Research shows COVID-19 can remain active on cannabis buds for 7 days

Published Jun 26, 2020 12:00 p.m. ET
iStock / Ivan-balvan

Some researchers have sounded the alarm by saying that cannabis flower can harbor the live COVID-19 virus for up to 7 days, creating an avoidable risk for pot businesses that have, in many regions, been deemed an essential service throughout this pandemic. Experts with the Medical Genomics Corporation, a highly rated cannabis testing company, on June 11th,released the results of their latest study that seems to confirm the length of time that COVID-19 can stay alive on a cannabis flower.

Why they did it

Right now, the majority of those who are dying or experiencing severe complications due to COVID-19 are people with underlying medical conditions that are often prescribed cannabis as a treatment, so keeping this susceptible population was a key motivator for this study to take place, but the truth is that in this new world, we have no idea what the future will bring, and with so many businesses adopting new practices to keep consumers safe, these researchers feel that it is time that the cannabis industry did the same.

How they did it

Researchers from the Medical Genomics Corporation devised a plan to infect a cannabis flower with a non-contagious version of SARs-CoV-2, which allowed them to work closely with the samples without risking an active infection themselves. At the end of the trial, the majority of the cannabis flower specimens were still infected with the virus for up to 7 days after it was applied to the plant materials, suggesting that COVID-19 has a shelf life of at least 1 week.

Is there a way to decontaminate cannabis flower?

There are some different methods of contamination, such as gamma radiation which is currently used within the cannabis industry to ensure a level of quality that adheres to industry standards set out for the health and safety of consumers, and they can be just as effective for eradicating COVID-19 from the cannabis flower. That is as long as the infection attaches to the plant materials while it is still in the hands of the producer, because if it comes into contact with an infected person between testing and sale, then irradiation may not be effective on its own.

Are tests for the virus widely available for cannabis users?

Tests for COVID-19 are not widely available for regular cannabis users, but the Medical Genomics Corporation is trying to get all of the biggest cannabis companies on board with their newest test for the virus. It is just as effective as current swab tests that are used on people who believe that they might have the virus, and it can help to offer a level of assurance for our most vulnerable cannabis users.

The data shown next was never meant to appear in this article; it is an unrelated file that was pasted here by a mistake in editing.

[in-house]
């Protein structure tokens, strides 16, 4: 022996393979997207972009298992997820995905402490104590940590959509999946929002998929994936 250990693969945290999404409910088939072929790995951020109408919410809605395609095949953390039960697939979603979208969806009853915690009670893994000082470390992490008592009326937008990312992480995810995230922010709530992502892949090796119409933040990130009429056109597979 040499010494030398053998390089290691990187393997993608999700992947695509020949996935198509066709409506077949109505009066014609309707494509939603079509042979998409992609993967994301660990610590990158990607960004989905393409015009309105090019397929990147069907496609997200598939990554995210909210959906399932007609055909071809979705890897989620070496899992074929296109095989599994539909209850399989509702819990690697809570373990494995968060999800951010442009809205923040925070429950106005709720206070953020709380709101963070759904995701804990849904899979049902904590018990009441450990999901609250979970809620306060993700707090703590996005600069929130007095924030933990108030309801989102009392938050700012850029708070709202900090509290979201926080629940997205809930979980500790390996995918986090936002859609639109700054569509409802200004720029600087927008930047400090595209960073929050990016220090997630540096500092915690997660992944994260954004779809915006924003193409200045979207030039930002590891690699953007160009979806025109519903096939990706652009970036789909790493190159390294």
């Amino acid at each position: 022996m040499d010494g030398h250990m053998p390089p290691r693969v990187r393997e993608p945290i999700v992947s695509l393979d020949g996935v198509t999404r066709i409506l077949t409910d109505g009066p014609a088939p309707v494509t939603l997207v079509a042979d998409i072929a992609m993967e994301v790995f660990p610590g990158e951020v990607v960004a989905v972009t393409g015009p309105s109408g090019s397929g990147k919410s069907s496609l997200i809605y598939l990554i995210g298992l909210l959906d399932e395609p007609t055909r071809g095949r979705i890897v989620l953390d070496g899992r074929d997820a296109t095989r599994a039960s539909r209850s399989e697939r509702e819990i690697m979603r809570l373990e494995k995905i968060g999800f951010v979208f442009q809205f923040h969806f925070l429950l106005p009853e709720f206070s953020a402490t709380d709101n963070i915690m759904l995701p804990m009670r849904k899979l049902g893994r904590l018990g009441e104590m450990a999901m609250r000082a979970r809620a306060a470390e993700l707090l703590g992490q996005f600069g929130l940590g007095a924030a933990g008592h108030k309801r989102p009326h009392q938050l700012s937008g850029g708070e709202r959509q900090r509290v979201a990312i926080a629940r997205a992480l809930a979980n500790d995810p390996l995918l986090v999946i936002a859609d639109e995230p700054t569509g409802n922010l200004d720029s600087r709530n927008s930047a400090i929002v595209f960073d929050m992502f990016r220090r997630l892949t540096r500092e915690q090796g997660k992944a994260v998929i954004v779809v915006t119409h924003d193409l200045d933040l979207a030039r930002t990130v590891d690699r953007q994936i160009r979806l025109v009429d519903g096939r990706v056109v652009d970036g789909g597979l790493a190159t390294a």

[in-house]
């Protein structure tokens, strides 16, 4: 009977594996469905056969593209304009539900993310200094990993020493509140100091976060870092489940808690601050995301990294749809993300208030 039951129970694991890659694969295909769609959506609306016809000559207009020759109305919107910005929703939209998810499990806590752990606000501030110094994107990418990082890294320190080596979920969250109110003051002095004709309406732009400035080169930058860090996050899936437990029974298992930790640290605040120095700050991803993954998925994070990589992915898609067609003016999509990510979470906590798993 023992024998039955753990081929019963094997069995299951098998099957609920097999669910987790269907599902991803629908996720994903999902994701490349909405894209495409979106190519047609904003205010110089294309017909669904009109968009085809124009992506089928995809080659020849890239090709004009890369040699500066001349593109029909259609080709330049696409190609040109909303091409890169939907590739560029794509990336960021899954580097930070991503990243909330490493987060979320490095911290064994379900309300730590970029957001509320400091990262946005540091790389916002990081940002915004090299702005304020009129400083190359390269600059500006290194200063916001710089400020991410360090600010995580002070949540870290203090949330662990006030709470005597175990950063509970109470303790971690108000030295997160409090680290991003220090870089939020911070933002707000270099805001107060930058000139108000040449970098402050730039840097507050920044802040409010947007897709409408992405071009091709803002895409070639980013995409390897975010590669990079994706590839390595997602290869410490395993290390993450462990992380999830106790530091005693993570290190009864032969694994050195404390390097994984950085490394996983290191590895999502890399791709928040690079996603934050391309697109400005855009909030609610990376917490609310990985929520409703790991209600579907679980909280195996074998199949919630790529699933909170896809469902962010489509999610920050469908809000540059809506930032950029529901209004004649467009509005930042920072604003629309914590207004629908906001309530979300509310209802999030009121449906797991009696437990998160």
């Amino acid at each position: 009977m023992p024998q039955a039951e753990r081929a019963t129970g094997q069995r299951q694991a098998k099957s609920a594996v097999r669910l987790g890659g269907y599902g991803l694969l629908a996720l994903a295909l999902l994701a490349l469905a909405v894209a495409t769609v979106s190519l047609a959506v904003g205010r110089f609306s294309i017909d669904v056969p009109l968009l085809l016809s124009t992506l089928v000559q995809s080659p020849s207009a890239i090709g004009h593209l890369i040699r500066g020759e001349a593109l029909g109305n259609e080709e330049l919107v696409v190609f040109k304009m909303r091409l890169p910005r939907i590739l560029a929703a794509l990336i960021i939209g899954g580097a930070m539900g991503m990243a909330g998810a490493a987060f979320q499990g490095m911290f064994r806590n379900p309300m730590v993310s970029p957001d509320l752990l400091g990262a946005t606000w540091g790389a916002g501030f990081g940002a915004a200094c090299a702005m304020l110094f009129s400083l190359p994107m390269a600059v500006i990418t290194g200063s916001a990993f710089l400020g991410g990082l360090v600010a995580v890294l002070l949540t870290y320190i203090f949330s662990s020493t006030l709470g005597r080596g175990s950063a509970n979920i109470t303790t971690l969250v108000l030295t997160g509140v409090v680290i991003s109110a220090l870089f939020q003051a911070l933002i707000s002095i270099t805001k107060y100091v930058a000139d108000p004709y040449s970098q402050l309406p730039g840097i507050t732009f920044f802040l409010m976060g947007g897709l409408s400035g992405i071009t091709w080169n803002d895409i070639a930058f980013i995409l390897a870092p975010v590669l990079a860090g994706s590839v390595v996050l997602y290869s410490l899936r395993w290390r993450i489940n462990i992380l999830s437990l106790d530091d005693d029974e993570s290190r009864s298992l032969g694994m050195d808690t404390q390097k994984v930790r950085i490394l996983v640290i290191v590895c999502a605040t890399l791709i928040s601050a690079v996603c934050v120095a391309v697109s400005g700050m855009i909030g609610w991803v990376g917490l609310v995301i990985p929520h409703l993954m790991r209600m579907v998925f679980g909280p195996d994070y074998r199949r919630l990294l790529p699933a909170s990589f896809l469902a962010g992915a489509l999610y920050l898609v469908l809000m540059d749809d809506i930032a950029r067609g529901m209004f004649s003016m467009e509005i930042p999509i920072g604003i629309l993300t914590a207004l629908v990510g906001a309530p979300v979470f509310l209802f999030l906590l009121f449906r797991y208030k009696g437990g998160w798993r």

Is this also a problem with hemp flower?

If you're buying cannabis flower or product that isn't sealed for at least 1 week or easily disinfected, then it could potentially carry the virus if it were to come into contact with an infected individual before it makes it to the customer, and the same principle, in theory, should transfer over to hemp flower, which consists of a similar density and materials.

When the transfer of COVID-19 can take place

Some might believe that the transfer of the live virus would take place when it is inhaled into the lungs, but the extreme levels of heat are more than enough to kill most bacteria or viruses, including COVID-19. Instead, it is during the handling of cannabis flower, when it is broken up and put into a smoking device that it is most likely to transfer the live virus to the consumer.

Important notes

This study is currently under review for consistencies, but it reveals a powerful and new idea that could help to keep millions of vulnerable cannabis consumers safe, as long as our big companies are willing to get on board with the idea. The move might not completely eradicate the pandemic, but it could help to slow the spread within the community that enjoys smoking pot, adding to the leaps and bounds that we’ve made against the virus through other measures that are currently in place, such as social distancing.

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